By John Wright
Although they dated for less than a year, Taylor Shirley says he and Stephen Sylvester were deeply in love.
After meeting at a party in College Station in March 2014, the couple lived together at Shirley’s home in Houston for six months before splitting up.
Shirley, now 22, says he and Sylvester parted ways because both “had some growing up to do,” but they eventually planned to get back together.
Then, on July 17, 2015, the 19-year-old Sylvester was brutally murdered by his new boyfriend, Bryan Michael Canchola, according to Austin police.
Since then, Shirley has attended every court hearing in Canchola’s case, alongside Sylvester’s family. And last month, as the one-year anniversary of Sylvester’s death passed, Shirley was speaking out in hopes of expediting justice.
“I’m basically wanting it to be back in the public eye. It’s kind of gotten swept under the rug,” Shirley said. “I’ve stayed in it this long and will continue to because I love Stephen. I know beyond a shadow of a doubt that if I had been killed, Stephen would do the same for me.”
Arrested on the day of Sylvester’s death, Canchola was released from the Travis County jail after his bail was reduced from $500,000 to $250,000 on August 19, 2015, court records show. A week later, a grand jury indicted Canchola, now 21, on a charge of first-degree felony murder.
Canchola, who’s living with family in McAllen, wears a GPS tracking device as a condition of bail, but remains free awaiting trial in part due to a backlog in forensic testing.
“I feel like if it got more attention, it would put the pressure on the DNA labs in Travis County to push it forward,” Shirley said. “All of us just want Bryan to be put away for as long as possible.”
Andrea Austin, the assistant Travis County district attorney who’s prosecuting the case, confirmed she’s awaiting scientific evidence before it can be set for trial. She said she’s hopeful the DNA test results will come back soon, but declined to discuss the case in more detail.
Leo Pruneda of Pharr and E.G. Morris of Austin, both listed as attorneys for Canchola in court documents, didn’t respond to messages seeking comment.
Shirley said that after their breakup, Sylvester moved to the capital to be closer to his family in Marble Falls. He needed a place to live and moved into a West Campus apartment with Canchola only a week after they met on a dating app.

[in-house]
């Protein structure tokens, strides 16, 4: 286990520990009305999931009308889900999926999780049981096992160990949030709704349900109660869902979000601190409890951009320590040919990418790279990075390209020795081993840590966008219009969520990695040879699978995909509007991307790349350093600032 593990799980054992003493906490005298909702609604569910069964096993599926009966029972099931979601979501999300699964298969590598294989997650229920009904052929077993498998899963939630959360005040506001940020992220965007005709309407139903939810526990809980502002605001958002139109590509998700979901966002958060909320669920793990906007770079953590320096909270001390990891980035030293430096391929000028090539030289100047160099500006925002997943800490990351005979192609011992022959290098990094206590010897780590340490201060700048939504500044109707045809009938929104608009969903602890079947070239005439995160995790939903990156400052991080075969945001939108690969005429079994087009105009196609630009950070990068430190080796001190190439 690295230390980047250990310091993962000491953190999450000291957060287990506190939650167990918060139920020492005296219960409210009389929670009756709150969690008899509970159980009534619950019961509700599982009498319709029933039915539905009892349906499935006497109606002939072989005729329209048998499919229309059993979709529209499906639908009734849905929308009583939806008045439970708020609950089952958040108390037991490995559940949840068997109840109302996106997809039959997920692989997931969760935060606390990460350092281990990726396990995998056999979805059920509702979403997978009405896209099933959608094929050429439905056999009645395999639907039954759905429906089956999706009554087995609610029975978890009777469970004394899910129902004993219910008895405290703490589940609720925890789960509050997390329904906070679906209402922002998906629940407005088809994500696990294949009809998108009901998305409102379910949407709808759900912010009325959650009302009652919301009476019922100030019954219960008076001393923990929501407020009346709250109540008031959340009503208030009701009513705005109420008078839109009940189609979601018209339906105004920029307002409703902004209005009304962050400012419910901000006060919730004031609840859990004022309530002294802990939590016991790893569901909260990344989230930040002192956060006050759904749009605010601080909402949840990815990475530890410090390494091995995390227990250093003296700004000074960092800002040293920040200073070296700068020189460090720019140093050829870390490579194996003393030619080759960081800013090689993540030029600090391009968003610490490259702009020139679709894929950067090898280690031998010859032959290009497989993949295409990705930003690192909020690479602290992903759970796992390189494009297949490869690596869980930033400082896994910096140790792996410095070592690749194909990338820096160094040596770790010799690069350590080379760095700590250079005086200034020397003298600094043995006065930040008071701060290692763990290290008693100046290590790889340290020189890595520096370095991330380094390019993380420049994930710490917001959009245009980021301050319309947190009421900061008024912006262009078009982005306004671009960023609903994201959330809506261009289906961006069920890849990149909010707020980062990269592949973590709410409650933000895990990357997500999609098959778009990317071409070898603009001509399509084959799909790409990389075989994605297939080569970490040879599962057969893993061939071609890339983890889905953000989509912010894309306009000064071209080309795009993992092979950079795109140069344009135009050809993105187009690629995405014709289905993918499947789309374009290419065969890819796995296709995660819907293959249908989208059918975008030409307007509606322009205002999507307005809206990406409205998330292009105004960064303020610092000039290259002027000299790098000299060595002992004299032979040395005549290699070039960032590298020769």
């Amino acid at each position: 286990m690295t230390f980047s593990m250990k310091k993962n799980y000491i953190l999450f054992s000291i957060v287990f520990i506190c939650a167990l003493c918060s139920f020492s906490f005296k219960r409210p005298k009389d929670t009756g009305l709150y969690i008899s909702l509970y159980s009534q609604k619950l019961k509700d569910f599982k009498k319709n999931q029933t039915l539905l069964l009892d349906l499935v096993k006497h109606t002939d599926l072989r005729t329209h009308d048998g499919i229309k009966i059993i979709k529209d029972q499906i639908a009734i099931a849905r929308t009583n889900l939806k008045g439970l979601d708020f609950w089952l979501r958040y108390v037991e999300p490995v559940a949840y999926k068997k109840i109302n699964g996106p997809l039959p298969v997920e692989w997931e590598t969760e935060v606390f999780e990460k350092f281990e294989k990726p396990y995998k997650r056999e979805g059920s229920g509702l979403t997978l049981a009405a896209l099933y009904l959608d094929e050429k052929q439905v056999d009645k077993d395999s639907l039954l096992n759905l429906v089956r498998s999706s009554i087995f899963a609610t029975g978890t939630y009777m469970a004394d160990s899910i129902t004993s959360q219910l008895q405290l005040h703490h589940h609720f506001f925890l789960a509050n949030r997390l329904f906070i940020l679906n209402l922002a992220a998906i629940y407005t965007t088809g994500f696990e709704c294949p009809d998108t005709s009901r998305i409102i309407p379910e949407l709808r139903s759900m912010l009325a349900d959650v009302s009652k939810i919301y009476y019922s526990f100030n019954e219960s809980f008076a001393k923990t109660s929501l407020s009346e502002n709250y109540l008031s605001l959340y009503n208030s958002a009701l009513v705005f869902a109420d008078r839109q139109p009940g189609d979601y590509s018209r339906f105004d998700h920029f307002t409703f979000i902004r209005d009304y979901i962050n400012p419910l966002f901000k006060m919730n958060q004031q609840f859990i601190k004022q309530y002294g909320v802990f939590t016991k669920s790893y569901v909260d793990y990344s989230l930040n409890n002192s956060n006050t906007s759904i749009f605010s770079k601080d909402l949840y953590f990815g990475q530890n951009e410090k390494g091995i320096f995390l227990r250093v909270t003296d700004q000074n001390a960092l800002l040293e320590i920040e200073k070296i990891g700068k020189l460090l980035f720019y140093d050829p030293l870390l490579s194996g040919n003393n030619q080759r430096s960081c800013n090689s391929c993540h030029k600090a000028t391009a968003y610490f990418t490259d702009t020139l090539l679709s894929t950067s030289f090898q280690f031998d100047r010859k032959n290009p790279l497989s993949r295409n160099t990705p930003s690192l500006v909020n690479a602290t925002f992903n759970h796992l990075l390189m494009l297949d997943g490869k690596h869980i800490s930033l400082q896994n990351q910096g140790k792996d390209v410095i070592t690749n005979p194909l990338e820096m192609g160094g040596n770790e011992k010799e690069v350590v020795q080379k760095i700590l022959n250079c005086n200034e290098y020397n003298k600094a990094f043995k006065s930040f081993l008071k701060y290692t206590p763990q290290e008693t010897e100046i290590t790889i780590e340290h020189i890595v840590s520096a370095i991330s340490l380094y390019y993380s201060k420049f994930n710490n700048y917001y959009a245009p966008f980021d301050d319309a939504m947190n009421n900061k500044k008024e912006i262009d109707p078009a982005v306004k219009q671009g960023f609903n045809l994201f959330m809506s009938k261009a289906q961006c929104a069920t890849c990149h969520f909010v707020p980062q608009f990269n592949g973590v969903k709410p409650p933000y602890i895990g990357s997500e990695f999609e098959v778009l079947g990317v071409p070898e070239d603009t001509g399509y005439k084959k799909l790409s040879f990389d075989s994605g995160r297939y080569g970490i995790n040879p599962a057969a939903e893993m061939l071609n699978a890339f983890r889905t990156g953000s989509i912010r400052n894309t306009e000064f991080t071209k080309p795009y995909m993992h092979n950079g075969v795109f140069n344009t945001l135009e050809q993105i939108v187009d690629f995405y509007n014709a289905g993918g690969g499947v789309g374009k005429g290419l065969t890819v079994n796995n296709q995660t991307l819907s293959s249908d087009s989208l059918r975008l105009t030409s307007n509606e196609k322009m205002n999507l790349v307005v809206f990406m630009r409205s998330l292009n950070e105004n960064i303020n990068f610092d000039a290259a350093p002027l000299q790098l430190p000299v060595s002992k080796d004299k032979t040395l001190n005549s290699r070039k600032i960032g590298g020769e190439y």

On the night of Sylvester’s death, he and Canchola had been out drinking with friends, according to an arrest affidavit. Shortly after 4 a.m., their roommate, William Landry, heard shouting and banging in their room—with Canchola screaming at Sylvester, “Why would you cheat on me?”
Sylvester’s beloved Yorkshire Terrier, Harlow, was yelping in pain. And Landry heard Sylvester yell, “Let go! I’m trying to leave!” and “Let the dog go!,” the affidavit states.
When he forced open the door, Landry found Sylvester bleeding profusely from the back of the head. He later told detectives Sylvester had taken “quite a beating at the hands of Canchola.”
As Landry and Sylvester tried to leave, Canchola threw beer bottles at them and threatened to kill Harlow while they were gone. Landry took Sylvester to nearby University Medical Center Brackenridge, where he checked in but then left unexpectedly without being treated, possibly because he wanted to try to rescue his dog.
Unable to locate Sylvester, Landry returned to their apartment complex, where he called 911 from a friend’s residence. Thirty minutes later, Canchola also called 911 and reported that he and his boyfriend had been fighting, and that Sylvester was unconscious.
Before emergency crews arrived, Canchola changed his clothes and washed Sylvester’s body, the arrest affidavit states. Sylvester later died from head trauma at the hospital.
In addition to murder, Canchola was charged with animal cruelty for strangling Harlow.
Sylvester’s mother, Andrea Sylvester, said Harlow is still recovering from the incident and now lives with her. She cherishes the dog as a memory of her son, but said she’s “jealous” of Canchola’s mother.
“I don’t get to [spend time with] my son,” she said. “I get to go to a gravesite and visit. I don’t think he [Canchola] should be living a normal life.”
Andrea Sylvester still has questions about how her son and Canchola, both minors at the time, were able to consume alcohol at gay bars on 4th Street in Austin. She also wants to know why her son was allowed to leave the hospital given the seriousness of his injuries. No matter what, though, she believes Canchola—who’s shown no remorse at court appearances—bears ultimate responsibility for Stephen’s death.
“I want justice for my son, and I want people to know that whether you’re gay or straight or purple or black, domestic violence is not tolerated,” she said. “I can just tell you that friends and family have lost a great ray of sunshine.”